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The Value of Putting Someone at Ease The Value of Putting Someone at Ease
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The Value of Putting Someone at Ease

Sarah Schott •  July 12, 2016 | Business and Careers

SchottbThe first and only time I had a car accident was a real eye-opener. It was my fault—and although no one was hurt, I was carrying around a bunch of guilt. Plus, I’d never filed an insurance claim, so I was anxious about the whole process because I didn’t know what to expect.

Thankfully, the claims person at my insurance company put me at ease from the start. “Just remember, although this is new to you, we see this every day. So let me tell you what the process is going to be,” he said. “The car doors can be tricky to fix. If we have to replace the doors, then it’s a big claim, which can affect your future premiums. If we can fix the doors, then it’s probably not a big claim, which doesn’t affect your premium. So once we know what we’re dealing with, I’ll let you know how it was fixed just so you know what to expect.”


I count that experience among the many that have made me think very intentionally about the importance of communicating from the perspective of “putting yourself in someone else’s shoes.” What might be a common, routine situation for me might be scary for someone else because they don’t live it every day or haven’t had the same experiences that I’ve had. So when I’m talking to someone about a topic or an issue that may be new to them, I’ve learned to take the time to help them understand the context: what’s happening, what’s important, what’s not as important, what they need to do and what they can expect.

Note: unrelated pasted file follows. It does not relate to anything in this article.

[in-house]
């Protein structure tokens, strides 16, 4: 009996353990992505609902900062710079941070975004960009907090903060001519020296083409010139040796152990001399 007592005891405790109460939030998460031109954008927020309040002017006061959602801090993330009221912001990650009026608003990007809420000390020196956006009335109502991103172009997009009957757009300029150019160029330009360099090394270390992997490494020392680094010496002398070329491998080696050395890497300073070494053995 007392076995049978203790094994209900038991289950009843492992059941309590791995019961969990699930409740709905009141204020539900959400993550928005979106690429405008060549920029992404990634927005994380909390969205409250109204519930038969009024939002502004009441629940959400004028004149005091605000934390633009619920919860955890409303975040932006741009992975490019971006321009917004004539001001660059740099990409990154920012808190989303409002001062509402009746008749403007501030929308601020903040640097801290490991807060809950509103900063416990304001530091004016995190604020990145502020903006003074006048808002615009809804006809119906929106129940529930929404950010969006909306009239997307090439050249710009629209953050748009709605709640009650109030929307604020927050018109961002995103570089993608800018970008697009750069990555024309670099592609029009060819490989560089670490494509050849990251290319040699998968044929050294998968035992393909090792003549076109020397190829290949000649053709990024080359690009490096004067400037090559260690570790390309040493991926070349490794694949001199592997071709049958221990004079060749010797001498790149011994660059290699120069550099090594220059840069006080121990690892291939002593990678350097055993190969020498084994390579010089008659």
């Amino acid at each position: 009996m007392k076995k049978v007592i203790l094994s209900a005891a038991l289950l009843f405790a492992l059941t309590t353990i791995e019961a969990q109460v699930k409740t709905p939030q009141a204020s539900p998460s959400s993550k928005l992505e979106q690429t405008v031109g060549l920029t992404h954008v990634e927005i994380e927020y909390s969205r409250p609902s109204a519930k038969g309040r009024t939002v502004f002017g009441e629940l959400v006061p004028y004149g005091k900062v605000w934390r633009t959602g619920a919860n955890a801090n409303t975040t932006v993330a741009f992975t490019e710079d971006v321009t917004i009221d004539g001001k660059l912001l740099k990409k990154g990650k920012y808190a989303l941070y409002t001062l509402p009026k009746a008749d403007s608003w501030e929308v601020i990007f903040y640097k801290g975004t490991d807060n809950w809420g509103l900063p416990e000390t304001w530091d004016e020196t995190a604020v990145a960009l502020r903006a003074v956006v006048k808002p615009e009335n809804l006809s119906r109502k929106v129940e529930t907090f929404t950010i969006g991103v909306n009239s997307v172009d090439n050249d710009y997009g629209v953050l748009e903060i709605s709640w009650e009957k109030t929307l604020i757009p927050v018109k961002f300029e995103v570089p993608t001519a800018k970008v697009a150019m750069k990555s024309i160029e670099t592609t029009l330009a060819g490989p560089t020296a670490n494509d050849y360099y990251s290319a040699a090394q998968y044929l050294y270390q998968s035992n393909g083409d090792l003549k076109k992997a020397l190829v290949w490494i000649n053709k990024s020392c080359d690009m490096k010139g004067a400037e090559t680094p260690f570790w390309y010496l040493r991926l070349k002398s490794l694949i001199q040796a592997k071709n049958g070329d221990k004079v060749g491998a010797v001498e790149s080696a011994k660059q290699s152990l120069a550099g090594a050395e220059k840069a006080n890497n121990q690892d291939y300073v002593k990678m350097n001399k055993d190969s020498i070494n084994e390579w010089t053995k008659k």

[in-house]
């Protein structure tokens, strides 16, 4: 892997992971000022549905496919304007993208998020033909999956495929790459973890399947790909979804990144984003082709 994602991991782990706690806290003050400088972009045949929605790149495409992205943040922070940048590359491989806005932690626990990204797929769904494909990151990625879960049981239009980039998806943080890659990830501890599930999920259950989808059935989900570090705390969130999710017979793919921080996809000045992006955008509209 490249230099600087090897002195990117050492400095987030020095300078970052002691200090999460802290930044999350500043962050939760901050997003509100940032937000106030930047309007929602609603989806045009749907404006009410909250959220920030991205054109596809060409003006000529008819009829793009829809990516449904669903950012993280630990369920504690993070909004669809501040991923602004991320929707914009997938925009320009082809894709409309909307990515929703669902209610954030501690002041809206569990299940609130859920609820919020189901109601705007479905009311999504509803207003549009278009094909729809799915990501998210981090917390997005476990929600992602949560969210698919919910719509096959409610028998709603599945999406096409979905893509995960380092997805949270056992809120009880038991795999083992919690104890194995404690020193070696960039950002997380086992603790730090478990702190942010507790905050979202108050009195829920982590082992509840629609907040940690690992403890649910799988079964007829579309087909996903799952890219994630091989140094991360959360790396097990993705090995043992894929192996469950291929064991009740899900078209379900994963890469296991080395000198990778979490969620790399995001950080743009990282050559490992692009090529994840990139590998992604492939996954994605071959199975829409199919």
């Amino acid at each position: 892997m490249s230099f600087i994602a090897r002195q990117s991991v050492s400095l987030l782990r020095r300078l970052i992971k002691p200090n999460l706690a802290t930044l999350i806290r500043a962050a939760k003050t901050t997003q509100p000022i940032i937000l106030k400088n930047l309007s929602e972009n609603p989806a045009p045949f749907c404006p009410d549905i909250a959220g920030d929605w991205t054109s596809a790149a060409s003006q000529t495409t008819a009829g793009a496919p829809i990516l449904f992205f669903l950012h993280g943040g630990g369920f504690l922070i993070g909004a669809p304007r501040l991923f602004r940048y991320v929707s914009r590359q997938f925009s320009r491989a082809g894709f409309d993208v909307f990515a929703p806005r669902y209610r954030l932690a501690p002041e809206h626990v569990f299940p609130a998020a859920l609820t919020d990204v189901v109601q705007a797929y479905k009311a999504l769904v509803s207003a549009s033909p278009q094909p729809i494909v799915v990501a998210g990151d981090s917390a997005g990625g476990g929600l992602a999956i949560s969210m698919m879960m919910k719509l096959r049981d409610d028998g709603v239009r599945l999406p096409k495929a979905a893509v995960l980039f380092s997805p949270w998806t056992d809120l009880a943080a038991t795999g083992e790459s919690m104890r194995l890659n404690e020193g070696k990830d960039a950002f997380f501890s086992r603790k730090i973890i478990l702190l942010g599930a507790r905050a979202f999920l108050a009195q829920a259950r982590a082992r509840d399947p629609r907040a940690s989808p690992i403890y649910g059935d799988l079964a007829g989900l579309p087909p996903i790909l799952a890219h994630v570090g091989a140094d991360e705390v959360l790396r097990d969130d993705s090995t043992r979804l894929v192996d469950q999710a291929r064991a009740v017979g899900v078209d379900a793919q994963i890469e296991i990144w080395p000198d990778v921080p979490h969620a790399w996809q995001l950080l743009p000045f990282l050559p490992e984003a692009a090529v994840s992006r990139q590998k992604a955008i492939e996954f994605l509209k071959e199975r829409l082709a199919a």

In the workplace (and in all of life, for that matter) putting people at ease pays big dividends.

1. You’ll encourage loyalty. I love my car insurance company right now. Because the people there were so patient and helpful, they lifted away the anxiety I felt about the whole unfamiliar experience of having an accident and filing a claim. Today I often find myself in situations in which I’ll try to do the same by using phrases like “Stop me if this is going into too much detail, but I want to share what to expect since this is your first time going through this.”

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2. You’ll achieve better outcomes. When you provide context in a personalized, one-to-one way, you help people feel more confident about what comes next. And when people feel confident, they bring their whole ability to problem solve to the table rather than having it be narrowed by anxiety or assumptions.

3. It’s personally rewarding. In the process of putting people at ease, you get to share your expertise. Everybody likes to talk about what he or she does, right? It’s personally rewarding to be considered and recognized as an expert. For some people, sharing their knowledge is the most satisfying part of the job.

Think about the experiences you’ve had that illustrate the value of putting people at ease. Have you ever felt better after a doctor took the time to explain in layman’s terms a diagnosis or procedure—or shared that your shoulder injury is actually pretty common for someone like you who plays tennis regularly? Are you more inclined to stick with a phone company whose customer service people take the time to clearly explain the fees and charges on your bill?

Now think about how you can apply that same kind of patience and thoughtfulness to situations in which you’re the expert, especially as a leader in the workplace. By taking the time to put others at ease, you’ll encourage their loyalty, achieve better outcomes and maybe even feel more professionally satisfied.

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